PhD (Doctor of Philosophy)
Date of Award
Committee Chair or Co-Chairs
David L. William, Race L. Kao, John Kalbfleisch, Krishna Singh, Robert Wondergerm
Sepsis is the most frequent cause of mortality in most intensive care units. Cardiovascular dysfunction is a major complication associated with sepsis, with high mortality rates up to 70%. Currently, there is no effective treatment approach for sepsis.
The integrity of the endothelium is fundamental for the homeostasis of the cardiovascular system. Sepsis induces endothelial cell injury which is the key factor for multiple organ failure. The increased expression of adhesion molecules and chemokines in endothelial cell promotes leukocytes infiltration into the tissue. The loss of tight junction proteins and increased permeability of the endothelial cells will provoke tissue hypoxia and subsequent organ failure. Therefore, preservation of endothelial function is a critical approach for improving sepsis-induced outcome.
Here, we showed that endothelial specific protein HSPA12B plays a critical role in the preservation of cardiovascular function in polymicrobial sepsis. HSPA12B is the newest member of HSP70 family which predominantly expresses in endothelial cells. We observed that HSPA12B deficiency (HSPA12B-/-) exaggerated polymicrobial sepsis-induced endothelial dysfunction, leading to worse cardiac dysfunction. HSPA12B-/- significantly increases the expression of adhesion molecules, decreases tight junction protein levels and enhances vascular permeability. HSPA12B-/- alsomarkedly promotes the infiltration of inflammatory cells into the myocardium and inflammatory cytokine production.
We investigated the cardioprotective mechanisms of HSPA12B in sepsis induced cardiovascular dysfunction. Exosomes play a critical role in intercellular communication. Exosome is a natural vehicle of microRNAs. We found that exosomes isolated from HSPA12B-/- septic mice induced more expression of adhesion molecules in endothelial cells and inflammation in macrophages. Interestingly, the levels of miR-126 in serum exosomes isolated from HSPA12B-/- septic mice were significantly lowers than in WT septic mice. Importantly, delivery of miR-126 carried exosomes significantly improved cardiac function, suppressed the expression of adhesion molecules, reduced immune cell infiltration in the myocardium, and improved vascular permeability in HSPA12B-/- septic mice. The data suggests that HSPA12B is essential for endothelial function in sepsis and that miR-126 containing exosomes plays a critical role in cardiovascular-protective mechanisms of endothelial HSPA12B in polymicrobial sepsis.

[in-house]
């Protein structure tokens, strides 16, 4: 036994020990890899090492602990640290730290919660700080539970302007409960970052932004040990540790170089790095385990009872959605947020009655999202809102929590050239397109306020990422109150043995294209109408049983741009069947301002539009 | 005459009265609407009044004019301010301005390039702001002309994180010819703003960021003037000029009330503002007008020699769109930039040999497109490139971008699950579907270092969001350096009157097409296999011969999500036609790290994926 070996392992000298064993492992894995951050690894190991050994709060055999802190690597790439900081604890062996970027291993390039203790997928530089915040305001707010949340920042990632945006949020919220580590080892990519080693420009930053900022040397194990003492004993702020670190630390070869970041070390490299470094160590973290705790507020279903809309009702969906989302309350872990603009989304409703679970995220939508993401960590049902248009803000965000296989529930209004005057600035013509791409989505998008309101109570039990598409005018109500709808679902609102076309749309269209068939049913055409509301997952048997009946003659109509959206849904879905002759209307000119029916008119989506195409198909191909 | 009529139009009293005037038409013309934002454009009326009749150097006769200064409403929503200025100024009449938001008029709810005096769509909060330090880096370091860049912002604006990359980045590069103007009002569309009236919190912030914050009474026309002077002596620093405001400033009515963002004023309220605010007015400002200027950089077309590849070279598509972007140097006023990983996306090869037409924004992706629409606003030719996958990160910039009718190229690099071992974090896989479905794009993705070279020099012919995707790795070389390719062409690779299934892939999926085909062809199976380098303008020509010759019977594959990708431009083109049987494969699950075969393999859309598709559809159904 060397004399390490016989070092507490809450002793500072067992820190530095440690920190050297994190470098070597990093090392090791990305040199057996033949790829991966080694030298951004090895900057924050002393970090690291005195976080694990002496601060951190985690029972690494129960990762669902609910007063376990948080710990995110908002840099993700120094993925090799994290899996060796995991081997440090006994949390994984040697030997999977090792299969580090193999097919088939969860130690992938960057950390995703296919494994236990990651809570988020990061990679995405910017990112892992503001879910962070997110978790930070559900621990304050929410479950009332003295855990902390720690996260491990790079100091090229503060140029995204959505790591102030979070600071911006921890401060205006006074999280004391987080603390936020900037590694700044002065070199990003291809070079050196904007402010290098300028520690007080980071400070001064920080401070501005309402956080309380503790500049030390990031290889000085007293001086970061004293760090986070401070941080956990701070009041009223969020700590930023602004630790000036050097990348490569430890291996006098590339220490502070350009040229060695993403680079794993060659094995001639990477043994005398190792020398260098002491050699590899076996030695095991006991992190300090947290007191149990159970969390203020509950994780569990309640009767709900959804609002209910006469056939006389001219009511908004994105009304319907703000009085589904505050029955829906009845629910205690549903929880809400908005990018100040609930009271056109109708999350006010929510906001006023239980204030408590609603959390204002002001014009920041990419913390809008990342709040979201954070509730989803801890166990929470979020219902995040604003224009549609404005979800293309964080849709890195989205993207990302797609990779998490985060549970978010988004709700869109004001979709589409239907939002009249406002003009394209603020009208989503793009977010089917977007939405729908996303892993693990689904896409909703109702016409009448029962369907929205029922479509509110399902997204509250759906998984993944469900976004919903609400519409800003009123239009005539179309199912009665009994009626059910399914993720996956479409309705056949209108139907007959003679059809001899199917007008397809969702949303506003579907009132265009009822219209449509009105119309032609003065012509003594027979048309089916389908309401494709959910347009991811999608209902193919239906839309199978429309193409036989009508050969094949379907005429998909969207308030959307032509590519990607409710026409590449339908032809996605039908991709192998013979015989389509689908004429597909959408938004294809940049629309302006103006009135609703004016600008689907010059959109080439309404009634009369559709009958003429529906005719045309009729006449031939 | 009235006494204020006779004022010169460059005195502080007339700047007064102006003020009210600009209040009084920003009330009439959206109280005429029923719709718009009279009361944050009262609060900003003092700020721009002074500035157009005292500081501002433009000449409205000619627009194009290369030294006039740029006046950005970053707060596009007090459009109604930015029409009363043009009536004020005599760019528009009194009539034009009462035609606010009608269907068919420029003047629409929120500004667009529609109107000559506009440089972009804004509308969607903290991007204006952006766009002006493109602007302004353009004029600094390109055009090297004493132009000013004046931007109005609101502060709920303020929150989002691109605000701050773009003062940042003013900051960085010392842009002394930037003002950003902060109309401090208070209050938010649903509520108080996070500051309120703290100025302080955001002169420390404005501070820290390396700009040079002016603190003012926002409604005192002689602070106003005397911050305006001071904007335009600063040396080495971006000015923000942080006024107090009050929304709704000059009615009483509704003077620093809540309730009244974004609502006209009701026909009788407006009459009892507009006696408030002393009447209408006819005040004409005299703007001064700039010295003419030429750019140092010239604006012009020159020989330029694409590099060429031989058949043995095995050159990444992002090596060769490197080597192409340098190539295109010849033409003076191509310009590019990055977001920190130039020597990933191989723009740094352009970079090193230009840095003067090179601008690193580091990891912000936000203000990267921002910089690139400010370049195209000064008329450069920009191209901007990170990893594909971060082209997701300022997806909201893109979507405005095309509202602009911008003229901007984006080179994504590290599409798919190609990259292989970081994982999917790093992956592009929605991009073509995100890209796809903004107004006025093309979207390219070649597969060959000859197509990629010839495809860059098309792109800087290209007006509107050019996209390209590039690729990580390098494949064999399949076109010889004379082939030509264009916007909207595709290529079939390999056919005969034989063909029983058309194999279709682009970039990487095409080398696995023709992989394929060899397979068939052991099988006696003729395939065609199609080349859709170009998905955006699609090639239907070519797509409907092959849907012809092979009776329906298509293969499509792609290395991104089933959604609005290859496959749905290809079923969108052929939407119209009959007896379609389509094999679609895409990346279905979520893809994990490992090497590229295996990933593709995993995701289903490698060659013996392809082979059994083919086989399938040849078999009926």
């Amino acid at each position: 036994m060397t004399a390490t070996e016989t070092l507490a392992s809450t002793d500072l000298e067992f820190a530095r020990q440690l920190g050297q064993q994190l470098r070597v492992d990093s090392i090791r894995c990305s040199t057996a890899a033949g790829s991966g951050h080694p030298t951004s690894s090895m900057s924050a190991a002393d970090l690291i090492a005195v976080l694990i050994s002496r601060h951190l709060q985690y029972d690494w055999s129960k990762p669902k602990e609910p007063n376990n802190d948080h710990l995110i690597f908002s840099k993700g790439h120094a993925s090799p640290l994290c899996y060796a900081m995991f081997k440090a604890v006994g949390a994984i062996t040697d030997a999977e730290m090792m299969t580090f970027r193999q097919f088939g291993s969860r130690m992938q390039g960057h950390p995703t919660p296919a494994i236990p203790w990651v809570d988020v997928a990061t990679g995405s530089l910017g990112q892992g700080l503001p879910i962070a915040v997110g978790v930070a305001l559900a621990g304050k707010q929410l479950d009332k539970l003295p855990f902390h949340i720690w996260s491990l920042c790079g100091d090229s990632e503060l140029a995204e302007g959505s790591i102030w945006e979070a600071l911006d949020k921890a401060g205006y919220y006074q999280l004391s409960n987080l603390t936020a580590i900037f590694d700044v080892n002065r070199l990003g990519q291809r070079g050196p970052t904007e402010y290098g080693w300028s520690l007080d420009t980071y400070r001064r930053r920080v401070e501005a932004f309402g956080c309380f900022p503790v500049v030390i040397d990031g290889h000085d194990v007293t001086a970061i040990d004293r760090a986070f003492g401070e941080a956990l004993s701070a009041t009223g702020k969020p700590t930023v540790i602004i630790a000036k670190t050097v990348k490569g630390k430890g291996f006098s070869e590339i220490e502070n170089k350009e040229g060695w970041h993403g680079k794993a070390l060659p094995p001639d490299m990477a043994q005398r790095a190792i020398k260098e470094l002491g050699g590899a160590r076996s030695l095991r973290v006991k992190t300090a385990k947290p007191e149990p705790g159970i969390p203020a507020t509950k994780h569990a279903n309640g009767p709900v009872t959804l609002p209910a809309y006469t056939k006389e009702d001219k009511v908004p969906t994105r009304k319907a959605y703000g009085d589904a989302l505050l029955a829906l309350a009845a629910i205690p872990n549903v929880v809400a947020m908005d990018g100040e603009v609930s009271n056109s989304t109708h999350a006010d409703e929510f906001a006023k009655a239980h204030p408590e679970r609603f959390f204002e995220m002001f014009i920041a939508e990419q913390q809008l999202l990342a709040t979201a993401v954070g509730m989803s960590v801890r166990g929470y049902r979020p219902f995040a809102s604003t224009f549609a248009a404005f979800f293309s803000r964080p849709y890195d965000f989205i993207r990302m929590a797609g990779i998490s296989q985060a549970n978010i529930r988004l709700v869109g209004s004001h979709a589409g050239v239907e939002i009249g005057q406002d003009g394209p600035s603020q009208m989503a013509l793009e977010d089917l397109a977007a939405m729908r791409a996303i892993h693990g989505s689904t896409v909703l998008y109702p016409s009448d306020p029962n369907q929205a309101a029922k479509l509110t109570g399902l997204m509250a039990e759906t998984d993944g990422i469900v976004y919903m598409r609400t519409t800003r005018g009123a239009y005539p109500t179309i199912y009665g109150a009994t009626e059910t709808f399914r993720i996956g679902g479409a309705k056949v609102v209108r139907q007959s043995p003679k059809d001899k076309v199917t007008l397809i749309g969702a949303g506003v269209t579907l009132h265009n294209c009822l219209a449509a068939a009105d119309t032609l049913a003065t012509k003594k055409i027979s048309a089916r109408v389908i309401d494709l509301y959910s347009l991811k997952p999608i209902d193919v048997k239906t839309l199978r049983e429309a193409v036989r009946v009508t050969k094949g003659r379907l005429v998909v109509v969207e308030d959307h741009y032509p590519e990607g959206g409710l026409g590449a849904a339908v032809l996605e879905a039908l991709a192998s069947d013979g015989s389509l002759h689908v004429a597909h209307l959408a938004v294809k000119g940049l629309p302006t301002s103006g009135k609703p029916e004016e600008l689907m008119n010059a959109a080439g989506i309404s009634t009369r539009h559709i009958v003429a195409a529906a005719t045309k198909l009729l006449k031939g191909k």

Dissertation - Open Access
Zhang, Xia, "Endothelial HSPA12B is a Novel Protein for the Preservation of Cardiovascular Function in Polymicrobial Sepsis via Exosome MiR-126" (2016). Electronic Theses and Dissertations. Paper 3129. https://dc.etsu.edu/etd/3129
Copyright by the authors.